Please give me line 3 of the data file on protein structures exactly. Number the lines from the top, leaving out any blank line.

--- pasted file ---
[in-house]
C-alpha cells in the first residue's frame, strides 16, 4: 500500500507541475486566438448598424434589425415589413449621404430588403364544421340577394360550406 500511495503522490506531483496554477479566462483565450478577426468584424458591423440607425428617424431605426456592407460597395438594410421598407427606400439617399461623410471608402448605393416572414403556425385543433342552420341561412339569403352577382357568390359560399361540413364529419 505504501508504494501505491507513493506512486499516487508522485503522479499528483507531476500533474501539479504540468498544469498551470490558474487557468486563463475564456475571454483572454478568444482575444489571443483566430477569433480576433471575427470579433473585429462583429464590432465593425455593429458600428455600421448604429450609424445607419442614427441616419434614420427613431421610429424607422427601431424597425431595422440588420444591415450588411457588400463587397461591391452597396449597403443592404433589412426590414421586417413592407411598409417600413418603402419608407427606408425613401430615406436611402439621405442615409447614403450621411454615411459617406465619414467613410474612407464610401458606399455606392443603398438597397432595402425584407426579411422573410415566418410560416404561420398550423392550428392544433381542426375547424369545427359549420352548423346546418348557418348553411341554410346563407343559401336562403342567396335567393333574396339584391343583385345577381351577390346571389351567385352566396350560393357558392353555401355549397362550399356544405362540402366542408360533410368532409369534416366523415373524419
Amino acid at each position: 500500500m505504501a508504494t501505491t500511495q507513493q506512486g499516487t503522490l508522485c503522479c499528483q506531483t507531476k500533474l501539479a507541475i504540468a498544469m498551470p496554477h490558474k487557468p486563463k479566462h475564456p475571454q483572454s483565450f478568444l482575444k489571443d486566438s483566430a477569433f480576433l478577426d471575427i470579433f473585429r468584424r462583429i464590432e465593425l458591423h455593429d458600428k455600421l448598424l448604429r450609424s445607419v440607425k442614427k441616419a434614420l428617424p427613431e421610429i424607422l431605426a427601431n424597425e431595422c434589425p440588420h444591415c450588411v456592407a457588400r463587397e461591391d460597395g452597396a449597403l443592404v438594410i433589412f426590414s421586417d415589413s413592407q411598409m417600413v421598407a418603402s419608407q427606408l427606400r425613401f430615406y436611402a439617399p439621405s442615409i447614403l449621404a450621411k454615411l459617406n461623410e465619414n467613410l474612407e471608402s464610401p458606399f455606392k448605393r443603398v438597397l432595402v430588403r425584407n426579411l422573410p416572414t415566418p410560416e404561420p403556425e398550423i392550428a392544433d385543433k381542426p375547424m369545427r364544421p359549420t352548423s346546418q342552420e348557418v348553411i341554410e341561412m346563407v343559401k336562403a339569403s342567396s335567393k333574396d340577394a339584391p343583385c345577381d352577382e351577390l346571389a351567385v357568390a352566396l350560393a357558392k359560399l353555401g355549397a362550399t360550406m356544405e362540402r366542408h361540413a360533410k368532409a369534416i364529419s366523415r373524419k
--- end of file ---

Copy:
Amino acid at each position: 500500500m505504501a508504494t501505491t500511495q507513493q506512486g499516487t503522490l508522485c503522479c499528483q506531483t507531476k500533474l501539479a507541475i504540468a498544469m498551470p496554477h490558474k487557468p486563463k479566462h475564456p475571454q483572454s483565450f478568444l482575444k489571443d486566438s483566430a477569433f480576433l478577426d471575427i470579433f473585429r468584424r462583429i464590432e465593425l458591423h455593429d458600428k455600421l448598424l448604429r450609424s445607419v440607425k442614427k441616419a434614420l428617424p427613431e421610429i424607422l431605426a427601431n424597425e431595422c434589425p440588420h444591415c450588411v456592407a457588400r463587397e461591391d460597395g452597396a449597403l443592404v438594410i433589412f426590414s421586417d415589413s413592407q411598409m417600413v421598407a418603402s419608407q427606408l427606400r425613401f430615406y436611402a439617399p439621405s442615409i447614403l449621404a450621411k454615411l459617406n461623410e465619414n467613410l474612407e471608402s464610401p458606399f455606392k448605393r443603398v438597397l432595402v430588403r425584407n426579411l422573410p416572414t415566418p410560416e404561420p403556425e398550423i392550428a392544433d385543433k381542426p375547424m369545427r364544421p359549420t352548423s346546418q342552420e348557418v348553411i341554410e341561412m346563407v343559401k336562403a339569403s342567396s335567393k333574396d340577394a339584391p343583385c345577381d352577382e351577390l346571389a351567385v357568390a352566396l350560393a357558392k359560399l353555401g355549397a362550399t360550406m356544405e362540402r366542408h361540413a360533410k368532409a369534416i364529419s366523415r373524419k